Belfast Telegraph

Lord Baden-Powell must have been a Nazi piece of work

By Robert McNeil

I don't know how to tell you this, but I am the owner of several books by Lord Baden-Powell. “For shame!” I hear you cry. I agree. He was a man who ought to have been poked in the eye more often by those around him. But there you are.

Titles of his in my possession include Life's Snags And How To Meet Them, Adventuring To Manhood, and the distinctly unfortunate Scouting For Boys. I was only in the Scouts very briefly — just long enough to get my mother to waste money on the uniform — and left, I think, because I found the whole thing rather sinister. As I recall, they didn't play football.

So why I have Baden-Powell's books I have no idea. I got them in second-hand bookshops. They're in the company of other curious volumes such as Difficulties: An Attempt To Help, by fully qualified music hall performer Seymour Hicks (1871–1949) and Arthur Mee's Golden Year: Over The Hills And Far Away.

I don't know why I buy these old books. I never read them. I just sort of fondle them. When I can find them. There must be around 3,000 books in the house, all meticulously organised in such a way that any sought tome doggedly avoids discovery.

I skimmed through enough of the first-mentioned tome above to learn that the answer to Life's Snags was to whistle. It's a controversial solution, open to all sorts of practical objections.

But, still, if a chimney falls on your head or you're confronted by muggers, I cannot think that whistling would do any further harm.

Further investigation of Life's Snags reveals Baden-Powell to be a somewhat brusque individual, evidently sadistic, with a definite penchant for violent solutions.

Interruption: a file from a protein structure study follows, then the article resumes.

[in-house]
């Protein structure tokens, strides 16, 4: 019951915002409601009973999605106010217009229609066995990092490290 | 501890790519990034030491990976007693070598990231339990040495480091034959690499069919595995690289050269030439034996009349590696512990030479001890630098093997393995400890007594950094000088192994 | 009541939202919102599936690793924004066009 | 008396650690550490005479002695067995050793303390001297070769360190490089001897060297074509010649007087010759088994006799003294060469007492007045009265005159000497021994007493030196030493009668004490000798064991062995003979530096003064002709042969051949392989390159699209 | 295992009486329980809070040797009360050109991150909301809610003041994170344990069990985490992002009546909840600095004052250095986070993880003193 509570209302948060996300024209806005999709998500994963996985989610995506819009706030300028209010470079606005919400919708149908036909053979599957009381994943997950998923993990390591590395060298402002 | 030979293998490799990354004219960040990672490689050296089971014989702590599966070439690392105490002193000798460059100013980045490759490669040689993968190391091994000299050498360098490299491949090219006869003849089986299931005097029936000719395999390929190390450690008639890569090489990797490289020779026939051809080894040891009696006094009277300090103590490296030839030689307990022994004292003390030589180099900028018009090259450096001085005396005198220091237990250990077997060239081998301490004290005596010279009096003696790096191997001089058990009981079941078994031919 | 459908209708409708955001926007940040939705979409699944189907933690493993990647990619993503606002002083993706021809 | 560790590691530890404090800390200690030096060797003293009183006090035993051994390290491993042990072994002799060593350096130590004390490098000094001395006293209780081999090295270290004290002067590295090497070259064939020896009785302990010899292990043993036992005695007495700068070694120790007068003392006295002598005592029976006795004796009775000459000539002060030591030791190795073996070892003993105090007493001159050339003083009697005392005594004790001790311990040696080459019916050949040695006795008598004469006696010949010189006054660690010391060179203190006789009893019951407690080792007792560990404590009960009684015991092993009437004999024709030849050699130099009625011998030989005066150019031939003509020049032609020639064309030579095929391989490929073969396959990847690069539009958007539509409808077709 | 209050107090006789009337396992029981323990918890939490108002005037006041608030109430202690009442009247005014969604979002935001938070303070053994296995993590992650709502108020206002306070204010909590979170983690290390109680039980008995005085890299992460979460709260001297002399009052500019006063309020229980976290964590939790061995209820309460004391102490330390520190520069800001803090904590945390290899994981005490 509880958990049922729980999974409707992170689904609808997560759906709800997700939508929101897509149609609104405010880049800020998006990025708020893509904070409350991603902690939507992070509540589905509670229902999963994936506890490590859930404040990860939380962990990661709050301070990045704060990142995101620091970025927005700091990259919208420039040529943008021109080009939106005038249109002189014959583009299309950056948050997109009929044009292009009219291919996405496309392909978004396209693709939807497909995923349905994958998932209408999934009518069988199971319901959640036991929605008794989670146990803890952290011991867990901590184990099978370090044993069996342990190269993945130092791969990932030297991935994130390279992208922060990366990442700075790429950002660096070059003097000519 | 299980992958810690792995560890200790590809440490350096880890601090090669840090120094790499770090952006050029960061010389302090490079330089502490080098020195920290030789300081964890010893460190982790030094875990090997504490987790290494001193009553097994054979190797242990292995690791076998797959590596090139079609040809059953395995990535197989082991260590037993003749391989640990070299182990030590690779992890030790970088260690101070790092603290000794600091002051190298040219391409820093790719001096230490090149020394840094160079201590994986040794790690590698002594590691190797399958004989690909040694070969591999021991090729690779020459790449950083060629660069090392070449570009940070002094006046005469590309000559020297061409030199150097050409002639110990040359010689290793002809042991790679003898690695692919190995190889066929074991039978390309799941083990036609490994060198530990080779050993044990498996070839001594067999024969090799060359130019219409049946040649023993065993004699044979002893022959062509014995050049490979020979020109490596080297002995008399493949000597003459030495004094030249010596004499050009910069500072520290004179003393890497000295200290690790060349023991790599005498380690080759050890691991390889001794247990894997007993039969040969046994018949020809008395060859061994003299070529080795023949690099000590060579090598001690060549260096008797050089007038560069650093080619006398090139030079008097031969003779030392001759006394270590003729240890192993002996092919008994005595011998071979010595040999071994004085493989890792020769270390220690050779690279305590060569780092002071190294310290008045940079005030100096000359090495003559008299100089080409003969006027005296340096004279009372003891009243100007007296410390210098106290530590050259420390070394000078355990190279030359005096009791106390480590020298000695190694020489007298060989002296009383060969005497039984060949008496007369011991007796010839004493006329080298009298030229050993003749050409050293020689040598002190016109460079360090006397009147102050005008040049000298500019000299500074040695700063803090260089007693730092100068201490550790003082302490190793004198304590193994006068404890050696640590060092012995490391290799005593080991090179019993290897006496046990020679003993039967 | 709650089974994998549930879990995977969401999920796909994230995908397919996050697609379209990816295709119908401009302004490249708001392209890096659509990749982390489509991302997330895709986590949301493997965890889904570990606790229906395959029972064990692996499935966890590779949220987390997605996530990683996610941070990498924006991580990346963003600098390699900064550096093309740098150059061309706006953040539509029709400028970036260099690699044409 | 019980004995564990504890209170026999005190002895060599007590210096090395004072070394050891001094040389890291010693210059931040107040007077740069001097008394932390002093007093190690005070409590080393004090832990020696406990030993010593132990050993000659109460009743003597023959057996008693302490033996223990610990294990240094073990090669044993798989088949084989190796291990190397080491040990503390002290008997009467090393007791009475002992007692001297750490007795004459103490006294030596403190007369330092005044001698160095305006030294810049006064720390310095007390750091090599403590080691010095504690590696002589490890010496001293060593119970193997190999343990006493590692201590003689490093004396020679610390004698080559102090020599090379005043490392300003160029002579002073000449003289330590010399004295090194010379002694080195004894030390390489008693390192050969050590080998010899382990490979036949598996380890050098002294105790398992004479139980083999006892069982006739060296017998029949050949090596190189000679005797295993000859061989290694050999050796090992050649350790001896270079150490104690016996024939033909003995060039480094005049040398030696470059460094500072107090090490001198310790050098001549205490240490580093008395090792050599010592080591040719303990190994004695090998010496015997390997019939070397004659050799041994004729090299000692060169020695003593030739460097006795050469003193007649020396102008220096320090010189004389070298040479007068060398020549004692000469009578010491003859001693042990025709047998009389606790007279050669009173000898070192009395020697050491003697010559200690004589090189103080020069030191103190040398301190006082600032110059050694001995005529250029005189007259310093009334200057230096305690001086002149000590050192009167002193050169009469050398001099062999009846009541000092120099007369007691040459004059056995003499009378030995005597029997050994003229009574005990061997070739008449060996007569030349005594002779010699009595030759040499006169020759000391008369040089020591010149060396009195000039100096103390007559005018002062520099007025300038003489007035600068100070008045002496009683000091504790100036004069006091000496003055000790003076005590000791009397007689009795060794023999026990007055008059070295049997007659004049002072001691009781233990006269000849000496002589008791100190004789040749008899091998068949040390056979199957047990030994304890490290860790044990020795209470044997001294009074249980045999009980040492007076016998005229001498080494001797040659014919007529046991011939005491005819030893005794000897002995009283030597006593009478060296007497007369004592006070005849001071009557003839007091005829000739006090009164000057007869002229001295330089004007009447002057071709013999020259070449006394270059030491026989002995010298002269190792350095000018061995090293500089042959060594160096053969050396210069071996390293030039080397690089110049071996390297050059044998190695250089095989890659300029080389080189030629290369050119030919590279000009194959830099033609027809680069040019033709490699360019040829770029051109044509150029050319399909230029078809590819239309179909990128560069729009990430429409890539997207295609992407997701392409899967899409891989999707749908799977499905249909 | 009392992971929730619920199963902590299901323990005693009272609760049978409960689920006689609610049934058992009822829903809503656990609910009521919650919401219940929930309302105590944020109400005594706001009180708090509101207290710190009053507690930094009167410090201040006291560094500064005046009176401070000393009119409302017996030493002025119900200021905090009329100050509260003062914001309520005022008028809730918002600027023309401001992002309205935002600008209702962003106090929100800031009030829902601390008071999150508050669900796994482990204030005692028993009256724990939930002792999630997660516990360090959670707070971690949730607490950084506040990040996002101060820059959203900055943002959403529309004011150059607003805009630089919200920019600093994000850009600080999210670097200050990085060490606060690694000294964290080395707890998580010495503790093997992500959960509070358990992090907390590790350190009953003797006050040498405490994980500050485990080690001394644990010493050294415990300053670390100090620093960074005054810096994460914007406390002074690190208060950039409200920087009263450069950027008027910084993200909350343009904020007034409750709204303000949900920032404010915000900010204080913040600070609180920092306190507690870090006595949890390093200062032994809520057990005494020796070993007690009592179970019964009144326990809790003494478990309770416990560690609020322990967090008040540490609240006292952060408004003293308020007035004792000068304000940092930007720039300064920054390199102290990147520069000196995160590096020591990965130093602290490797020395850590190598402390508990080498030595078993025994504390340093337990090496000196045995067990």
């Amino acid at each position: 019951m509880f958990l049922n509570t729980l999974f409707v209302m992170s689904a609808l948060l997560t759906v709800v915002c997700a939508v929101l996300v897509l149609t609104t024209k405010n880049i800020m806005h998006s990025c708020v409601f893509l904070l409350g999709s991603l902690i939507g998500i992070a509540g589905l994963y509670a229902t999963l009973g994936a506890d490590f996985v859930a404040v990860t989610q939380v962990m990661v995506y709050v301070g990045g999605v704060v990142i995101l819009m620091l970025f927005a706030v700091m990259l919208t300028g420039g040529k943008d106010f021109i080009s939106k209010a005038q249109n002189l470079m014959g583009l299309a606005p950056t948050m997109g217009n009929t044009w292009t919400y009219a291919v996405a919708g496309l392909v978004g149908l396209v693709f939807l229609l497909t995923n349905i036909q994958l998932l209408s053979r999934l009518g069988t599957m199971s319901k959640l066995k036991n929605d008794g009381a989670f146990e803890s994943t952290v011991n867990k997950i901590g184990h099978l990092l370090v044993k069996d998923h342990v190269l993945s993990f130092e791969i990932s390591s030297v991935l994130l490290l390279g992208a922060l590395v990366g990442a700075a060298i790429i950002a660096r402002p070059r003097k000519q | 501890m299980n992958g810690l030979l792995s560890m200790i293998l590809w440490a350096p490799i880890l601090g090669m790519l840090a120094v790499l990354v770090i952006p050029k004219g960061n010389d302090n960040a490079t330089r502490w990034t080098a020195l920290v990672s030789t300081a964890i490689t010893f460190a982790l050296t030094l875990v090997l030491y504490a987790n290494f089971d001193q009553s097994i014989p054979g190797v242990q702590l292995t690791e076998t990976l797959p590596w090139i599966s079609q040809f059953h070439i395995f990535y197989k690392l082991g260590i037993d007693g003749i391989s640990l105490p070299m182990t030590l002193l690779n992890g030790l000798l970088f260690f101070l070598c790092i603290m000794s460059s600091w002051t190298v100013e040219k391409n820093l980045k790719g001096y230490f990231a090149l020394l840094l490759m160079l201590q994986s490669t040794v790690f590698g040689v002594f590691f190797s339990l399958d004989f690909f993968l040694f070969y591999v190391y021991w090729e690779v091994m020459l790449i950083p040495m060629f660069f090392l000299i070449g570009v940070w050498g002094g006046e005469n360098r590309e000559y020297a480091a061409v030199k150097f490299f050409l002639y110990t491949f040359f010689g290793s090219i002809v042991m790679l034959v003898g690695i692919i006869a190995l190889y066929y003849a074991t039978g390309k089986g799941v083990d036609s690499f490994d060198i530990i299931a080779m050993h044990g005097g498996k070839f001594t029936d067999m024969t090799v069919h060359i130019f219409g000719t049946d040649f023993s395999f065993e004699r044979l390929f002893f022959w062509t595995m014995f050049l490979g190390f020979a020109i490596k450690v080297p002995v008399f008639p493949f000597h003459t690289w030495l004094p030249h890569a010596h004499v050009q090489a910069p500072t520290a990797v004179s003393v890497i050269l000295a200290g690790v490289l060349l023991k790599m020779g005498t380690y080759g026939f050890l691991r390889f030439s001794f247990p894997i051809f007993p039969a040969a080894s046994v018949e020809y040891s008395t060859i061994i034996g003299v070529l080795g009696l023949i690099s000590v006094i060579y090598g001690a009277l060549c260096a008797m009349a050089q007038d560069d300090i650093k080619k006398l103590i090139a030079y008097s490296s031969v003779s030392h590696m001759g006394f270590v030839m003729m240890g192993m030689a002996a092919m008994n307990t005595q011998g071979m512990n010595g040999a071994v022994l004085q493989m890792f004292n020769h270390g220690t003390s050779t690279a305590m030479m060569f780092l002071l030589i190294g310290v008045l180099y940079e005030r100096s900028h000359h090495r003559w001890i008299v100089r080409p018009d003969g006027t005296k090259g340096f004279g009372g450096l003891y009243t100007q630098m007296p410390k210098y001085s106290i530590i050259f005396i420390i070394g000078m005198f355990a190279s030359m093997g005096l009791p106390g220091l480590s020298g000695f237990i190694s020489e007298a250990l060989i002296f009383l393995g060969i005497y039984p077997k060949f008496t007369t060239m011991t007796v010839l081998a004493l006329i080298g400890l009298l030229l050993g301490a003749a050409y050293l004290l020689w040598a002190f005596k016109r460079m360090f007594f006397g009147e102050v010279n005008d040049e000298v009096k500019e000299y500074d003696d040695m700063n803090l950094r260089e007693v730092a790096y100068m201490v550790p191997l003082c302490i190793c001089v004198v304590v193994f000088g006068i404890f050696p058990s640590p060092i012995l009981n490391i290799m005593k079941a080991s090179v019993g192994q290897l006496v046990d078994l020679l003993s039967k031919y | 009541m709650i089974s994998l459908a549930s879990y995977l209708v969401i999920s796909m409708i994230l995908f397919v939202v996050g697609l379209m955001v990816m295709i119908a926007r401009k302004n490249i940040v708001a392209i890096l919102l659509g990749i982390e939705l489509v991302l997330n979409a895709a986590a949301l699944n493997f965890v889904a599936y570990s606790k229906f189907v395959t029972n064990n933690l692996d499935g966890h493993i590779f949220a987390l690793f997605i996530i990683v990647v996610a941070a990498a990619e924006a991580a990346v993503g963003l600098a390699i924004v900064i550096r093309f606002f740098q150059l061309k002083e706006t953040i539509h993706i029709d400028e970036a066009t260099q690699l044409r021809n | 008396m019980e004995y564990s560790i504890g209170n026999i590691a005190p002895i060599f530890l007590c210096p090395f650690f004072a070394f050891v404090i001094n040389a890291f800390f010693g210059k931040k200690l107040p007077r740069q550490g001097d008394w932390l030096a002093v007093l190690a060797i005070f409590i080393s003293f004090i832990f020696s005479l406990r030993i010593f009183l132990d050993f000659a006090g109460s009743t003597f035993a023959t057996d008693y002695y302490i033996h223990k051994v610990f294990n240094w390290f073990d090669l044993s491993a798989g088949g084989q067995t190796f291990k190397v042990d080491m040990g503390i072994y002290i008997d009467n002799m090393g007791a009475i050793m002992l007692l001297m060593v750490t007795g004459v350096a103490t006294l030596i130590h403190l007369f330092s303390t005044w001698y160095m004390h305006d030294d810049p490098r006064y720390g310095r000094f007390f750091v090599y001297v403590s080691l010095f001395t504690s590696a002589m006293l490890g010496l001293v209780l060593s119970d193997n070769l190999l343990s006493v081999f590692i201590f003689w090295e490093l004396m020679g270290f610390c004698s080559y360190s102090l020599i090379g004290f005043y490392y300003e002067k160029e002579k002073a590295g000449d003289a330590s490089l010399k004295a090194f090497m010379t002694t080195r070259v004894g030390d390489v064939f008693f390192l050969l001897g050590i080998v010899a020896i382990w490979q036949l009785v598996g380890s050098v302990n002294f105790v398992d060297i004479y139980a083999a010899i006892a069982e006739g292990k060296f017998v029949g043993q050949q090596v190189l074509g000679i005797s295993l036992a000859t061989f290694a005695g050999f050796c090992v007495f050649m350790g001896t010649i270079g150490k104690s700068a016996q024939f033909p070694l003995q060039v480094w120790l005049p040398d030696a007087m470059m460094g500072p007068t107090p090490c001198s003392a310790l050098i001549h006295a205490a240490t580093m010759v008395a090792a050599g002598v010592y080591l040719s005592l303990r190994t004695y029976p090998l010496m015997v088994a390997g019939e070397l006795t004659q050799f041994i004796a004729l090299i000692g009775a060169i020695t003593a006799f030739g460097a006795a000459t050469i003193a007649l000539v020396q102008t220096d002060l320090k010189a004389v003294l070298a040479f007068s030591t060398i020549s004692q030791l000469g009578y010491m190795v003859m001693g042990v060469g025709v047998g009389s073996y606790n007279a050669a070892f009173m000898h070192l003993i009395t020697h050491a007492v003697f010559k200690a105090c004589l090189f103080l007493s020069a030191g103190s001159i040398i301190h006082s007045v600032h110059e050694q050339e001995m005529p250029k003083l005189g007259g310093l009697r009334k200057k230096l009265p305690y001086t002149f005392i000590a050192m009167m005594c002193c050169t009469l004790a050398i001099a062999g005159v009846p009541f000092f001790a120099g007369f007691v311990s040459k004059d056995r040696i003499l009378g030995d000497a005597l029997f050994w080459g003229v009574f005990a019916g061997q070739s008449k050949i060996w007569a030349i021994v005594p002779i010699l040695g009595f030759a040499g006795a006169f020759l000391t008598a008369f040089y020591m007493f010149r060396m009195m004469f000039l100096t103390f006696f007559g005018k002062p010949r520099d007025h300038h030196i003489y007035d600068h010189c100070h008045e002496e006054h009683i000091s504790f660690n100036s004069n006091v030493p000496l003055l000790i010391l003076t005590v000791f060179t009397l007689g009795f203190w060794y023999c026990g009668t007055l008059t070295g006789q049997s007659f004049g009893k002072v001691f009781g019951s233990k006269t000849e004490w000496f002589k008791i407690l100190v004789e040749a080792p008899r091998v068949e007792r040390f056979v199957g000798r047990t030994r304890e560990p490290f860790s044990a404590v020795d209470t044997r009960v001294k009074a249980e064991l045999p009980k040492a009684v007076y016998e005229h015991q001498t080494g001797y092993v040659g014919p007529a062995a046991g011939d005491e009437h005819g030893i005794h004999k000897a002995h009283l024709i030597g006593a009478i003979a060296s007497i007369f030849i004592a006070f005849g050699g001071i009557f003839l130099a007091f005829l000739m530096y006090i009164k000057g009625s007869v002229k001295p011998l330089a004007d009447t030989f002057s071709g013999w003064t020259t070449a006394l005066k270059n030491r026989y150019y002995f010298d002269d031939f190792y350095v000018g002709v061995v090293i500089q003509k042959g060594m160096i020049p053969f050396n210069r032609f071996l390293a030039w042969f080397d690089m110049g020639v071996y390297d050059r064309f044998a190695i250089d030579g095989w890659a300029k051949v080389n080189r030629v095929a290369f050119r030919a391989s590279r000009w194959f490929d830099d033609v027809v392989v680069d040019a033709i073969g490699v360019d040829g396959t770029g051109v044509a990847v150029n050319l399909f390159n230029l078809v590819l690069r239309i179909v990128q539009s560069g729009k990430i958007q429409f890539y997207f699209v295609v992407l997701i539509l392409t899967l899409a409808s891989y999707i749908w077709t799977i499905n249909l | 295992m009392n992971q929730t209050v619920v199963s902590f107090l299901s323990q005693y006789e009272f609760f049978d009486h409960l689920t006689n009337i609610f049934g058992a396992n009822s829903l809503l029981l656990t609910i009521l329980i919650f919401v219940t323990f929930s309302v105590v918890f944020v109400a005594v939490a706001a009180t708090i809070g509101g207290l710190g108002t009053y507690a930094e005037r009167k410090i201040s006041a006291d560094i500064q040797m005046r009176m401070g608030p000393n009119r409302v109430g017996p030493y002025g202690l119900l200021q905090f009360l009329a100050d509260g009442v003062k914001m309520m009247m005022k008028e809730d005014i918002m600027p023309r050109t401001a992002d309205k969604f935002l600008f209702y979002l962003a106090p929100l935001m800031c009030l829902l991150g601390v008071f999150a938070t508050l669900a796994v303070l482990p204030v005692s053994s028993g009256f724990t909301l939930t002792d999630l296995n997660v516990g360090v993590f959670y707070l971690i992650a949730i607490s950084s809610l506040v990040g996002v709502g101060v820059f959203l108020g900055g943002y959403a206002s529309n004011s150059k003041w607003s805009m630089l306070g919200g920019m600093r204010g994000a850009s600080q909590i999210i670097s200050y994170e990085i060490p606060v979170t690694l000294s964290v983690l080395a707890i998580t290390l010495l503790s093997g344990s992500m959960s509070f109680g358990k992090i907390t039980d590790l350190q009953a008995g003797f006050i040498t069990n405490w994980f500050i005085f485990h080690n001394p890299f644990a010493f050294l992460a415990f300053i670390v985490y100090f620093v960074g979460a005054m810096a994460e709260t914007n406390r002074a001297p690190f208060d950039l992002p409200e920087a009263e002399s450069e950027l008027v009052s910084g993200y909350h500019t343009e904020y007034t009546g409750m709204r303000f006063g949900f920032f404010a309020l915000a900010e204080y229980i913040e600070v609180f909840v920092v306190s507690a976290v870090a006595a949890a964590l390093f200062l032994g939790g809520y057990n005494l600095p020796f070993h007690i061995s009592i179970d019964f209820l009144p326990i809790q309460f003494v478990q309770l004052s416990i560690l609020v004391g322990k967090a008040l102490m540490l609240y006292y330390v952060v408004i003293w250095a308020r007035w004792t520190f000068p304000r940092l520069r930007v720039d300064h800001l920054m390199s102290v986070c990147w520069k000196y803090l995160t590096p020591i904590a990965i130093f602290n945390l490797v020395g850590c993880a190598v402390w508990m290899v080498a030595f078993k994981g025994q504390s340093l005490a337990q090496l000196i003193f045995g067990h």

He relaxed by painting water-colours of firing squads. He was, of course, an imperialist, he thought England was Britain, and his favourite sport was pigsticking. Put it this way, I'm fond of a pint. But, if you'd confronted me with Baden-P in a pub, I would not have considered it a waste to pour the beer over his head.

I have long held that view, but am even more confirmed in it now with new revelations — generally preferable to old revelations — that the moustachioed nutjob admired Adolf Hitler and thought Mein Kampf “a wonderful book with good ideas”. I have read Mein Kampf. Put it this way: the author was no JK Rowling.

Secret MI5 documents, only now made public, show that Baden-P also thought Mussolini and von Ribbentrop were good eggs. Cracked or what?

It’s thought that his receptiveness to Nazism had its origins in white Rhodesia, where he first developed his taste for summary executions. Today, he’d be described as a war criminal but, back then, it was all just a bit of fun.

Elsewhere on this controversial page, I write about the trend towards historical revisionism which, generally speaking, I deplore. It’s a shame that all the old certainties are daily rendered more dubious. But, really, Baden-Powell takes the custard-cream. And not only him.

I have just opened Difficulties: An Attempt To Help, in the hope that Seymour Hicks might provide some comforting words. My eye alights on the following passage: “The war (First World of that ilk) was won by the British Tommies who went to their death laughing and singing for you and for me.” Laughing? Singing? Crikey, he’s at it an’ all. That isn’t even rewriting history, it’s mocking it.

Right, it’s time to reorganise my library. And I’m putting these guys, and their charming, cuddly tomes, in a section clearly marked “Utter nutters”.

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